probability determination means for calculating the probability a current second image data strip matches each of said plurality of first image data strips in said dense database, for determining whether a valid match exists between said current second image data strip and one of said plurality of first image data strips to locate said vehicle at that time.

23. The system of claim 22, wherein said probability determination means further includes:

means for estimating the probability a current odometer reading is correct, and combining the odometer probability with the probabilities obtained for each of said plurality of first image data strips to enhance the accuracy of locating said vehicle; and
visual incremental turn detector means for providing said dense tracking means with signals indicative of the degree and direction of turns made by said vehicle as it retraces travel along said route.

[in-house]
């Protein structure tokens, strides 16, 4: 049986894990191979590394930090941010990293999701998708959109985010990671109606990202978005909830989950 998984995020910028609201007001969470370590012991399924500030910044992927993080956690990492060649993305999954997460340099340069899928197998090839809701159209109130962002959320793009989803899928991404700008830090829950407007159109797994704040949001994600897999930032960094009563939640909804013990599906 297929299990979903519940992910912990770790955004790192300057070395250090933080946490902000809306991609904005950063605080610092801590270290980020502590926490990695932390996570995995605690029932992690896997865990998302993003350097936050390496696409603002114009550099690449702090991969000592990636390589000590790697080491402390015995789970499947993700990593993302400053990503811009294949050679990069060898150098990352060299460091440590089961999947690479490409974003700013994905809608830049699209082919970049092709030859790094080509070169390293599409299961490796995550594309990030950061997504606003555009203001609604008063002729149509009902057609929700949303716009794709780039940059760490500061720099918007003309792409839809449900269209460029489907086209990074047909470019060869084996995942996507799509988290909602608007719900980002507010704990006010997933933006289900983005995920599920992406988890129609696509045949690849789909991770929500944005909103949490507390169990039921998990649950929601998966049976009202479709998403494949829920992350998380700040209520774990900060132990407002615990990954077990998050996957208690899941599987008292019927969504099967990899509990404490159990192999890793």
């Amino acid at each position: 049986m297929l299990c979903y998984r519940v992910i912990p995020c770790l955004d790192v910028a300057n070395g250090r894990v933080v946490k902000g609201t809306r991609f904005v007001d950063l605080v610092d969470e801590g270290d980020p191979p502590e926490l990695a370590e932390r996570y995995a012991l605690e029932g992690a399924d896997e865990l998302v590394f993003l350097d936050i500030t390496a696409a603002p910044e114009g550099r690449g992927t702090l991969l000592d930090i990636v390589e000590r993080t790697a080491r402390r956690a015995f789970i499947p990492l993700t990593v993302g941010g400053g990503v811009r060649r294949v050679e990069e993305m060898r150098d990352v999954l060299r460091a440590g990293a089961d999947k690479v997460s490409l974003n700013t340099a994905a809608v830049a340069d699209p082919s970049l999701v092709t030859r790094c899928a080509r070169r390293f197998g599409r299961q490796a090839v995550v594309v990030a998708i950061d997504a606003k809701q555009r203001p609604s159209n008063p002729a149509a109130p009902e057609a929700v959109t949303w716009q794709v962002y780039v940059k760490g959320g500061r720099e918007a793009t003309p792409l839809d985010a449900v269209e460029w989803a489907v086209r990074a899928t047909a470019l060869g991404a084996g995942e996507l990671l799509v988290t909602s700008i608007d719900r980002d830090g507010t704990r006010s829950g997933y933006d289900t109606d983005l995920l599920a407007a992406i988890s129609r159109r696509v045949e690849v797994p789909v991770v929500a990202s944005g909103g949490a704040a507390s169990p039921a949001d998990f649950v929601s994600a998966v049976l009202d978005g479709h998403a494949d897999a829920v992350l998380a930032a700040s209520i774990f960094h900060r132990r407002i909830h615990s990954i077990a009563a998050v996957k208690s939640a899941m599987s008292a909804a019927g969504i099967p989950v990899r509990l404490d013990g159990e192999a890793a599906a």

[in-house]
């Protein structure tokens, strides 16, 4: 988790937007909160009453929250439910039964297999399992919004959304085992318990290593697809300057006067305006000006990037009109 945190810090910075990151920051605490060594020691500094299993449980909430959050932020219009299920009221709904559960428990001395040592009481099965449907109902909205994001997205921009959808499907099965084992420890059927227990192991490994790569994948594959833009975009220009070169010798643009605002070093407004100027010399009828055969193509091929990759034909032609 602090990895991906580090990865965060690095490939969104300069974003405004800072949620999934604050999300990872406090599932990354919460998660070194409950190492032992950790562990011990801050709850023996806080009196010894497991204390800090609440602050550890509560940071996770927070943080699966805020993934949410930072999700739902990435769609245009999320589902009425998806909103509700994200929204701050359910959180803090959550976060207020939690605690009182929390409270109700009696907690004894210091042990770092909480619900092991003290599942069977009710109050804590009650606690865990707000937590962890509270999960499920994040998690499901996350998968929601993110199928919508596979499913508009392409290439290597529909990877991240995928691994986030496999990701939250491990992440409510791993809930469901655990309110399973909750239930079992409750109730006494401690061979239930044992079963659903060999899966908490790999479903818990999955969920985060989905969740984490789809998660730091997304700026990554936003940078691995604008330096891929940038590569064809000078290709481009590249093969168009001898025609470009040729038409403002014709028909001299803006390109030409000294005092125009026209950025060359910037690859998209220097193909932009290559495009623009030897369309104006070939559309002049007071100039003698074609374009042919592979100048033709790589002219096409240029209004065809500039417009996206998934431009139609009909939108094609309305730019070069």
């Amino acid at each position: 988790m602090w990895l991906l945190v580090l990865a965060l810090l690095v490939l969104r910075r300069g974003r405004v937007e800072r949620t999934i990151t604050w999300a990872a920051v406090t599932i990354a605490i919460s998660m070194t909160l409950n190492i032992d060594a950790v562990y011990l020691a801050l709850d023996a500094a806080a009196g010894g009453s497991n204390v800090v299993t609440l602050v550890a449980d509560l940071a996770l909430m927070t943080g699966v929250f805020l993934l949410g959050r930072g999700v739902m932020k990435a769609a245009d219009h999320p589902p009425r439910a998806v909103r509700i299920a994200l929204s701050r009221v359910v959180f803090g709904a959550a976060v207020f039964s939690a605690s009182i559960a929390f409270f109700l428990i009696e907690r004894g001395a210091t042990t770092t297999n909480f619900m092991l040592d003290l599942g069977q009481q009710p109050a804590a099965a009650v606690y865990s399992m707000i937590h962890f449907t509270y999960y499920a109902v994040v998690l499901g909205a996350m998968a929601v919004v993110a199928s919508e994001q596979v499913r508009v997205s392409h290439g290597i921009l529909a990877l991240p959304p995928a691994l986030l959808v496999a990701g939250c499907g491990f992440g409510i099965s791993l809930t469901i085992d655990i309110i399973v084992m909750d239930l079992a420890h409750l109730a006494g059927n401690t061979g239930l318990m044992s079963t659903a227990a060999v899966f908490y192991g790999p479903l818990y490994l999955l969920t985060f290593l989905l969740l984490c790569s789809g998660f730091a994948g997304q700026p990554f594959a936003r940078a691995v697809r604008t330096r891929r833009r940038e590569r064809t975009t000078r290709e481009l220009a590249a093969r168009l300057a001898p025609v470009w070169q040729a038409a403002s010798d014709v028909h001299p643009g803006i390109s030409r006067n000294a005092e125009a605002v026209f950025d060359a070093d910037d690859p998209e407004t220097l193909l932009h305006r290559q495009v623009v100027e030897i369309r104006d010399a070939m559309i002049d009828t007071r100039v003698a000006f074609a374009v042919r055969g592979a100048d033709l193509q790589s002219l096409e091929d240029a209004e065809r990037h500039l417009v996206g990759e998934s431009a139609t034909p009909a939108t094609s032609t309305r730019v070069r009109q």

24. The system of claim 22, further including visual incremental turn detector means for providing said dense tracking means with signals indicative of the degree and direction of turns made by said vehicle as it retraces travel along said route.

25. The system of claim 1, wherein said sparse tracking means further includes:

a plurality of neural networks each assigned to a selected individual landmark to learn to recognize the one of said first image data strips associated with the selected one of said landmarks, respectively, whereby said sparse database consists of said plurality of neural networks; and